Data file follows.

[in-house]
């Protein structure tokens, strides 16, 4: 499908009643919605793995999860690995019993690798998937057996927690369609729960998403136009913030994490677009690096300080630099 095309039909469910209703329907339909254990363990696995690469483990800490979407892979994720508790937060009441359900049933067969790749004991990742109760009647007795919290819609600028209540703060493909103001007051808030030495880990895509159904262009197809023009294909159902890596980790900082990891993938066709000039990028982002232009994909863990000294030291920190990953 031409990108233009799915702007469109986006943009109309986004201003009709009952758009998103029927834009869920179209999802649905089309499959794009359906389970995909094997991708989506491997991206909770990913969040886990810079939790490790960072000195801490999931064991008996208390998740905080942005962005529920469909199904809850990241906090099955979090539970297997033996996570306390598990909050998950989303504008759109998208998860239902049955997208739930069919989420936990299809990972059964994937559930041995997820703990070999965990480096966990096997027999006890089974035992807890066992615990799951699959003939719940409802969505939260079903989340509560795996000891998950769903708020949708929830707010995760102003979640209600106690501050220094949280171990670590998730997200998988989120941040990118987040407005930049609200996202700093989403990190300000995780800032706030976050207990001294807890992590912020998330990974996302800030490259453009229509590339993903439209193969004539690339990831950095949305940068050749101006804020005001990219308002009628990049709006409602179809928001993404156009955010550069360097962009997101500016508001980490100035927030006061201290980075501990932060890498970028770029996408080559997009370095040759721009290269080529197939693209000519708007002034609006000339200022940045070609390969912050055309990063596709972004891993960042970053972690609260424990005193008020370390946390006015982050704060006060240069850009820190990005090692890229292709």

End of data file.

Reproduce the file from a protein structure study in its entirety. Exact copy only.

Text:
[in-house]
């Protein structure tokens, strides 16, 4: 499908009643919605793995999860690995019993690798998937057996927690369609729960998403136009913030994490677009690096300080630099 095309039909469910209703329907339909254990363990696995690469483990800490979407892979994720508790937060009441359900049933067969790749004991990742109760009647007795919290819609600028209540703060493909103001007051808030030495880990895509159904262009197809023009294909159902890596980790900082990891993938066709000039990028982002232009994909863990000294030291920190990953 031409990108233009799915702007469109986006943009109309986004201003009709009952758009998103029927834009869920179209999802649905089309499959794009359906389970995909094997991708989506491997991206909770990913969040886990810079939790490790960072000195801490999931064991008996208390998740905080942005962005529920469909199904809850990241906090099955979090539970297997033996996570306390598990909050998950989303504008759109998208998860239902049955997208739930069919989420936990299809990972059964994937559930041995997820703990070999965990480096966990096997027999006890089974035992807890066992615990799951699959003939719940409802969505939260079903989340509560795996000891998950769903708020949708929830707010995760102003979640209600106690501050220094949280171990670590998730997200998988989120941040990118987040407005930049609200996202700093989403990190300000995780800032706030976050207990001294807890992590912020998330990974996302800030490259453009229509590339993903439209193969004539690339990831950095949305940068050749101006804020005001990219308002009628990049709006409602179809928001993404156009955010550069360097962009997101500016508001980490100035927030006061201290980075501990932060890498970028770029996408080559997009370095040759721009290269080529197939693209000519708007002034609006000339200022940045070609390969912050055309990063596709972004891993960042970053972690609260424990005193008020370390946390006015982050704060006060240069850009820190990005090692890229292709």